Focuses on issues relating to embedded systems, a special-purpose system in which software and hardware computing elements are completely encapsulated by the device or environment it controls. Unlike a general-purpose computer, such as a personal computer, an embedded system performs pre-defined tasks, usually under very specific constraints (e.g, low power) and requirements (e.g., reliability).
Humanity is currently facing a range of significant environmental challenges such as global warming, species extinction, pollution, and overpopulation. Informatics tools and techniques can help facilitate responses to these challenges, and assist with planning for future environmental issues.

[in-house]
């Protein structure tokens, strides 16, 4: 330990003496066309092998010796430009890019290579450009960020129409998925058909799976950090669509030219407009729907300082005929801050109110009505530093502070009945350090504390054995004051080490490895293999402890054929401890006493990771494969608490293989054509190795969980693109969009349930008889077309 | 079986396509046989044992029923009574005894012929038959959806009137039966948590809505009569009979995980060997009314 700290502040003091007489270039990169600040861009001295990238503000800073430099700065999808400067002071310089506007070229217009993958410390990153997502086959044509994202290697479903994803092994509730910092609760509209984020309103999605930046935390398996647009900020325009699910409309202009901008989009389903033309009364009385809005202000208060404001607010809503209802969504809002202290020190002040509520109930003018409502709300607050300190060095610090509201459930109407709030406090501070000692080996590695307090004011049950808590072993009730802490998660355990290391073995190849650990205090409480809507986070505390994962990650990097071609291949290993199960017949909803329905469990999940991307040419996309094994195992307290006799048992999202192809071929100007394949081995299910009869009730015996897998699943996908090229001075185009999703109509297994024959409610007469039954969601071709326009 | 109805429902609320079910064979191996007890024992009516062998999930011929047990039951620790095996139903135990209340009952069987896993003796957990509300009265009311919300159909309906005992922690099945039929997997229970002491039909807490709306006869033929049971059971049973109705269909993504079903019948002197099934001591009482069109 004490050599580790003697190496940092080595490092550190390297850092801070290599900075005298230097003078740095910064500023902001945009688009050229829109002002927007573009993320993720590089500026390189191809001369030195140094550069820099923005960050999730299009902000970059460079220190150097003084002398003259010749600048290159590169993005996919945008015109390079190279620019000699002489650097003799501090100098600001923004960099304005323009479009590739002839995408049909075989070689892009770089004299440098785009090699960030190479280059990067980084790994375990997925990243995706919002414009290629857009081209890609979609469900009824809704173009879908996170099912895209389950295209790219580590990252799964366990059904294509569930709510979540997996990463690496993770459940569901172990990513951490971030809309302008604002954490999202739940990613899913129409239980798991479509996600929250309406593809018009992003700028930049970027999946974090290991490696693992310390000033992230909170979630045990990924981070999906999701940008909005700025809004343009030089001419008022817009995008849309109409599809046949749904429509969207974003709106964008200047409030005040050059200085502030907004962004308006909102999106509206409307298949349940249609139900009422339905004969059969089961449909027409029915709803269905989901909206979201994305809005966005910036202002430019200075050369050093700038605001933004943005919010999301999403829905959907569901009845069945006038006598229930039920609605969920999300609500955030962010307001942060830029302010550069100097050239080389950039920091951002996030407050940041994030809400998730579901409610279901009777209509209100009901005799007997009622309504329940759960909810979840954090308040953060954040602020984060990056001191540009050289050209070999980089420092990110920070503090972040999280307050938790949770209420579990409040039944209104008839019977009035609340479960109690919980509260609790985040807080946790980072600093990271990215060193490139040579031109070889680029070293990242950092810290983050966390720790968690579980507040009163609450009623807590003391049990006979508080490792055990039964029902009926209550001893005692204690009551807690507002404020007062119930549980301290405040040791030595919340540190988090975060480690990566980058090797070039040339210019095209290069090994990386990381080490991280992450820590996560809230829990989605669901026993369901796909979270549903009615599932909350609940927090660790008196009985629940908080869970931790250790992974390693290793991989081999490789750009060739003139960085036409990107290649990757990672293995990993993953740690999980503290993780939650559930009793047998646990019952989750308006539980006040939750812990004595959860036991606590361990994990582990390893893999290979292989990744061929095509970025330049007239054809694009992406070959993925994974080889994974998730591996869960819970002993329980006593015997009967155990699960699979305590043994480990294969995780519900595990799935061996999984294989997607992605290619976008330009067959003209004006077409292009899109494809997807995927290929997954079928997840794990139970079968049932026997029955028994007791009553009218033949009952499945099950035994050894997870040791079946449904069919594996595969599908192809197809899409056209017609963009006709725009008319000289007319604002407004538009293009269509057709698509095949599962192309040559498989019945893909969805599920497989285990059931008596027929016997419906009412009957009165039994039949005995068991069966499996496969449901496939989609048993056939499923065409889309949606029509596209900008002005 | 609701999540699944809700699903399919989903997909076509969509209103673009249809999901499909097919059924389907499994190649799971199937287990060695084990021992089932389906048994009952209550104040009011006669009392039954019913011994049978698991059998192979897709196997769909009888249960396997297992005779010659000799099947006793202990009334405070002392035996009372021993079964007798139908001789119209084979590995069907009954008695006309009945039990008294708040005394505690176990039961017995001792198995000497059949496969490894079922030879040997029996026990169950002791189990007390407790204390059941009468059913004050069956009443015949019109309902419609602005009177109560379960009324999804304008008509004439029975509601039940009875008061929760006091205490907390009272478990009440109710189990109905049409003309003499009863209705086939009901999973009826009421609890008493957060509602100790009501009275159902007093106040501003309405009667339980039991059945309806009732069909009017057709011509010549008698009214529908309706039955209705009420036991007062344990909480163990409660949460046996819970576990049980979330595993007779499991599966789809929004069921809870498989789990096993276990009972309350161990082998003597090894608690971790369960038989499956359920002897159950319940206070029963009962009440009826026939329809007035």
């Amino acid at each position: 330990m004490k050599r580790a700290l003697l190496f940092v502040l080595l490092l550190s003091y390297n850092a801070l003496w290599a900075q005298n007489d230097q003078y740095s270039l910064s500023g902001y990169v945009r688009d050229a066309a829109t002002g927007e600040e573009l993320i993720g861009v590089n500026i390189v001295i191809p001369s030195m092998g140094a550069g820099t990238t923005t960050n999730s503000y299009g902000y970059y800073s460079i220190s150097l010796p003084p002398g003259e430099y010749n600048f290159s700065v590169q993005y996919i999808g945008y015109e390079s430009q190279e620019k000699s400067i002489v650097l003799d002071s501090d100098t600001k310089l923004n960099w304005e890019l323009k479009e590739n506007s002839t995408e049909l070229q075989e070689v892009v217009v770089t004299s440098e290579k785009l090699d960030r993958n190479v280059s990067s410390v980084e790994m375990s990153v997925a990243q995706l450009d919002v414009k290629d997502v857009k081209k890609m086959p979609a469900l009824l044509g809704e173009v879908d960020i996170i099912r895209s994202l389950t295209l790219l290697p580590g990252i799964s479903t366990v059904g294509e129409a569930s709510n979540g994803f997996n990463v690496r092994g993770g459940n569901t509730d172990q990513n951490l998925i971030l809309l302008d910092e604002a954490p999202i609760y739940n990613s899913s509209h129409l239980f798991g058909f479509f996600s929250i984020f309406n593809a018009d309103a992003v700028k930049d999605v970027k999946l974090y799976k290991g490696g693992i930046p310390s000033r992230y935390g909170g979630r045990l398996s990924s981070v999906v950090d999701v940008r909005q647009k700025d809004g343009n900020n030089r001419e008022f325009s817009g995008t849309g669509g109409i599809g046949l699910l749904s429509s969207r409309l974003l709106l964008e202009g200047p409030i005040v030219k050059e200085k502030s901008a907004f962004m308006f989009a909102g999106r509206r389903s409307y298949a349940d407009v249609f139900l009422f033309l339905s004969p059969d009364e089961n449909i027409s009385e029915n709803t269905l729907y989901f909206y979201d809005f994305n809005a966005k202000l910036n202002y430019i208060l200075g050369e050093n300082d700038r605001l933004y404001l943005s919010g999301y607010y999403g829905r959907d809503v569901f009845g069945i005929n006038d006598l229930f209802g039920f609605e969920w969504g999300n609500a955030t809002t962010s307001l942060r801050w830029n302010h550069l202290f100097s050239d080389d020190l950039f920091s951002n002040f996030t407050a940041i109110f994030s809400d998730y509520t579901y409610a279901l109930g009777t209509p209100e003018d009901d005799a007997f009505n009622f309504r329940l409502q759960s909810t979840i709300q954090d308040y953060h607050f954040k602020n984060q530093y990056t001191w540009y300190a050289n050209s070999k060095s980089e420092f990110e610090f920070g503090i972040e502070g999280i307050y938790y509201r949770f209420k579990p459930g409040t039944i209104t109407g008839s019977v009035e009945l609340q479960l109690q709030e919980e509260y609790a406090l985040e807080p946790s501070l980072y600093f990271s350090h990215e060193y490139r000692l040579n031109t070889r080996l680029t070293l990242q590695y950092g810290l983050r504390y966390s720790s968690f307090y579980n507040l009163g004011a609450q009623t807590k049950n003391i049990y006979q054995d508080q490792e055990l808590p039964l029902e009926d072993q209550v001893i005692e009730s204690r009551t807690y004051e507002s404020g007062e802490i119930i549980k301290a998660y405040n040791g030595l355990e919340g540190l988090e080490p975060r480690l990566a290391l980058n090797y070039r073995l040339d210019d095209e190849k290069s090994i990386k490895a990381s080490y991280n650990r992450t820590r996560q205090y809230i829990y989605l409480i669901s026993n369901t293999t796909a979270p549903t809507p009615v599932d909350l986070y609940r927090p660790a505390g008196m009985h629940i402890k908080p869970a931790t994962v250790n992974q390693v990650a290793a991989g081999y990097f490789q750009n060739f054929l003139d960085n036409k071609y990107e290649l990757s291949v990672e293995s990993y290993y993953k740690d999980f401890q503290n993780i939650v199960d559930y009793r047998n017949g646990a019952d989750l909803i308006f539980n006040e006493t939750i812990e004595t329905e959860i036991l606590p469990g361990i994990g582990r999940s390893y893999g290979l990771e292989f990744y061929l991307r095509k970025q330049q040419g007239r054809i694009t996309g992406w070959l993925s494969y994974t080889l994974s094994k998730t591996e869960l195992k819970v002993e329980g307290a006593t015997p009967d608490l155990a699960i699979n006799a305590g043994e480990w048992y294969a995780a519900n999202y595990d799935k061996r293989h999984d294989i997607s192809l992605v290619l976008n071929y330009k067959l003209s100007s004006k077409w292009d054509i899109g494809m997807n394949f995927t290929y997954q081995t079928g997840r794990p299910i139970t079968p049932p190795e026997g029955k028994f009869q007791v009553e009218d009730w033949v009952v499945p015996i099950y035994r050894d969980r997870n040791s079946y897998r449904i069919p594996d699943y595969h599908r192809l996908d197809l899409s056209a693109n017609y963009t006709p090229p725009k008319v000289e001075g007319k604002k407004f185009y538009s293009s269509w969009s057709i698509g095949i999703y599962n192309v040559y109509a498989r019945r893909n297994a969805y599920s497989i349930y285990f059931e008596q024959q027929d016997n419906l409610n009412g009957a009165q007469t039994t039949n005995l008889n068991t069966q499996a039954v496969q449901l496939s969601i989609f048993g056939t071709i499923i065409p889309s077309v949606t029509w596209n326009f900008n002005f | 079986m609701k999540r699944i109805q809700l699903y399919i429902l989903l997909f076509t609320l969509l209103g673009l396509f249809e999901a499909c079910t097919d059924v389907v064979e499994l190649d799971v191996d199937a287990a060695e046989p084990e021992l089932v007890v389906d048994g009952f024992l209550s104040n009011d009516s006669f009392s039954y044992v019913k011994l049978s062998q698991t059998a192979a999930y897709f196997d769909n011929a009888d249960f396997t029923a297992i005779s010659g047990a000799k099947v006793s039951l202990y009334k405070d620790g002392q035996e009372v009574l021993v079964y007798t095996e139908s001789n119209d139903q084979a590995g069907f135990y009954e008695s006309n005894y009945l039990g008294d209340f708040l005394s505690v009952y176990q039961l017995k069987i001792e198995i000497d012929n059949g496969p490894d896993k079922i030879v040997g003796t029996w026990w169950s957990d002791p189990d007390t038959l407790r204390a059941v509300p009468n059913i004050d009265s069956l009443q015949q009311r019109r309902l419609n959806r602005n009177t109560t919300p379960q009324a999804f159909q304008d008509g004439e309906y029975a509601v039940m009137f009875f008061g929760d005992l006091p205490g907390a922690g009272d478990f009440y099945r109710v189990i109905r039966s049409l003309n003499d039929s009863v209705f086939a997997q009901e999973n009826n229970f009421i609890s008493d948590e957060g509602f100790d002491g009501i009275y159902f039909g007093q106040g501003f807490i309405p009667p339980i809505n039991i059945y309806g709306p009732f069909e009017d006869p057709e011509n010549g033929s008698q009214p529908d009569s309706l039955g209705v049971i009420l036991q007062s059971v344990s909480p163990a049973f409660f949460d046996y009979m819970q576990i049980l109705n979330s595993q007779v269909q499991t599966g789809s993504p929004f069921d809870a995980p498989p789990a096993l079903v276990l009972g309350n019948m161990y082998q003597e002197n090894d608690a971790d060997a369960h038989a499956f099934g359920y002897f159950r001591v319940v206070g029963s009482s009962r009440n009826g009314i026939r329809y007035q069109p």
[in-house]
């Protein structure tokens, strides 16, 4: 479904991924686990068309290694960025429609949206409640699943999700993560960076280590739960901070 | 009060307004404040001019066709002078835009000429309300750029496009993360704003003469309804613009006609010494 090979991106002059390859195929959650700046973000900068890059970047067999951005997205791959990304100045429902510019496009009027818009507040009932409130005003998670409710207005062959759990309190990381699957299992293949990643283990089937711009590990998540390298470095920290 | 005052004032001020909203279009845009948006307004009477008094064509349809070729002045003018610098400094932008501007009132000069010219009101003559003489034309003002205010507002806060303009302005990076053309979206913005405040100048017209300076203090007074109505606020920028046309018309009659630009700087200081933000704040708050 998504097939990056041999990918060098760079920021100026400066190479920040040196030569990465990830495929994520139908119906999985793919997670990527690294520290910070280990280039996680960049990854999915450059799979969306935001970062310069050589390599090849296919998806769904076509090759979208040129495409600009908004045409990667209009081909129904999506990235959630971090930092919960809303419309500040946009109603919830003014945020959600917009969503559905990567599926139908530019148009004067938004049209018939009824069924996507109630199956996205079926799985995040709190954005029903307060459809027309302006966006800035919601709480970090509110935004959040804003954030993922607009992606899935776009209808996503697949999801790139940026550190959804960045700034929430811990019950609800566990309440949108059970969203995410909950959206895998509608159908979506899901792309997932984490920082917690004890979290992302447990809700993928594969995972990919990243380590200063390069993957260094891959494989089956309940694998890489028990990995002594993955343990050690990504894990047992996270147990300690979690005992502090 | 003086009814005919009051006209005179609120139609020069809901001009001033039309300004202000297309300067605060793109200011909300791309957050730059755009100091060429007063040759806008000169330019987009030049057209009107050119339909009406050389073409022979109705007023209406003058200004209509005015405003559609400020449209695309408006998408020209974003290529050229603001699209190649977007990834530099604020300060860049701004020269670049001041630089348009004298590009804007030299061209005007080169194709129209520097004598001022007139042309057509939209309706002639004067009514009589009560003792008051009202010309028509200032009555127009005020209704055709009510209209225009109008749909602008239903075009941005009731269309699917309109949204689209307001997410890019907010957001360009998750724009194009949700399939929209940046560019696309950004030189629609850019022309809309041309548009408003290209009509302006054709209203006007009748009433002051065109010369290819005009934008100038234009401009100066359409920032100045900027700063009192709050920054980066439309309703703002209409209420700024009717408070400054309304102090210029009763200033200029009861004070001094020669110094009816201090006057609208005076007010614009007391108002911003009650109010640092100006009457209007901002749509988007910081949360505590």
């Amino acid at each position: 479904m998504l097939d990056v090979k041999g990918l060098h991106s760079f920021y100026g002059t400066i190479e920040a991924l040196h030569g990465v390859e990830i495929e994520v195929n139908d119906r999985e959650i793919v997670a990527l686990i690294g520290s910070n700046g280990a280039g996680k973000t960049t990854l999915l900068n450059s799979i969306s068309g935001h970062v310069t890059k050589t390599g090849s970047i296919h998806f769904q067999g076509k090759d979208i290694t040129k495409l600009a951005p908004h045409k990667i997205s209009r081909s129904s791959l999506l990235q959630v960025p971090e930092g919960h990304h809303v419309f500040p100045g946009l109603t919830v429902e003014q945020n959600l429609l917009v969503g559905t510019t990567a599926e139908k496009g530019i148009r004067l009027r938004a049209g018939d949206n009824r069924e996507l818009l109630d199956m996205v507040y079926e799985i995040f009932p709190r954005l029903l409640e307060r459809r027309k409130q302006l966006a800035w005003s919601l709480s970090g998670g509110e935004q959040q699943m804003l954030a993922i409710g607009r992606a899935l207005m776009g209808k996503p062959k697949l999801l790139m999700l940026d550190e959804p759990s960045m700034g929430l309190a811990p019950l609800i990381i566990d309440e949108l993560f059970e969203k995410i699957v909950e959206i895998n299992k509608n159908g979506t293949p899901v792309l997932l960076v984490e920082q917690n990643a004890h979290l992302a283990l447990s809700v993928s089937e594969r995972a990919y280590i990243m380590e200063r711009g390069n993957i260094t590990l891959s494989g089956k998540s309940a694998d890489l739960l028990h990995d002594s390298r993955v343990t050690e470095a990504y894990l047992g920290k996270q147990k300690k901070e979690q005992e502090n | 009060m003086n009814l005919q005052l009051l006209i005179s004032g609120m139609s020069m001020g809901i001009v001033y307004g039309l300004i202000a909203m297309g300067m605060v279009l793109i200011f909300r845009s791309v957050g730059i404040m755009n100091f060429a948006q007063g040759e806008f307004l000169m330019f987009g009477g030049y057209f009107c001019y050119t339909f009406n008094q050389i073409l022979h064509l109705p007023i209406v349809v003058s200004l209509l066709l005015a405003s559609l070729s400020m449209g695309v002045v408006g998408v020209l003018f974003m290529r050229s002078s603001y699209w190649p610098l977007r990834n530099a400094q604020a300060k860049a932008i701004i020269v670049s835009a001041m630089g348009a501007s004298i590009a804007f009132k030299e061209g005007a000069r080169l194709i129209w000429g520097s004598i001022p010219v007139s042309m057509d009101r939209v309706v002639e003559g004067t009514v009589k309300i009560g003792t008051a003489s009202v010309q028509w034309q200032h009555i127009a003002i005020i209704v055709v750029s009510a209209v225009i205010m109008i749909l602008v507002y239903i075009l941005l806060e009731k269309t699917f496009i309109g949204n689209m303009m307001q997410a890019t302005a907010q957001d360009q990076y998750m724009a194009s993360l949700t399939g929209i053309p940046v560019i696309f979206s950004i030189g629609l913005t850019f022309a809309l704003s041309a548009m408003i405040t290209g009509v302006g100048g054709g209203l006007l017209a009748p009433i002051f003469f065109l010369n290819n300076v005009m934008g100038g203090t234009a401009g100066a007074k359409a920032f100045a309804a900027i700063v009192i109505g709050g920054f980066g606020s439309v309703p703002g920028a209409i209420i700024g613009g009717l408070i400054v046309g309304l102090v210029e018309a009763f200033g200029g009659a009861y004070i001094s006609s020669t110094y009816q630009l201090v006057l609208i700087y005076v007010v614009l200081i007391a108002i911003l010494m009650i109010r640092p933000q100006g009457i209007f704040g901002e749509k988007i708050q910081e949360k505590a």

Human Computer Interaction
HCI research at UCI stretches from the architecture of novel interactive systems to the social and cultural considerations of information technology adoption and use. We employ laboratory, ethnographic, and prototyping techniques to understand how people adopt, adapt, and respond to information systems. Recent research has investigated privacy issues in mobile systems, tangible interfaces for group awareness, interactive animation, and visualization of location information.
This topic concerns the development and application of information systems to healthcare. Information systems have a critical role to play in contemporary health and wellness programs. This includes technology in hospital settings but also persuasive technologies for healthy living, health care in the home and in the community, and in the interactions between partners in the health care system.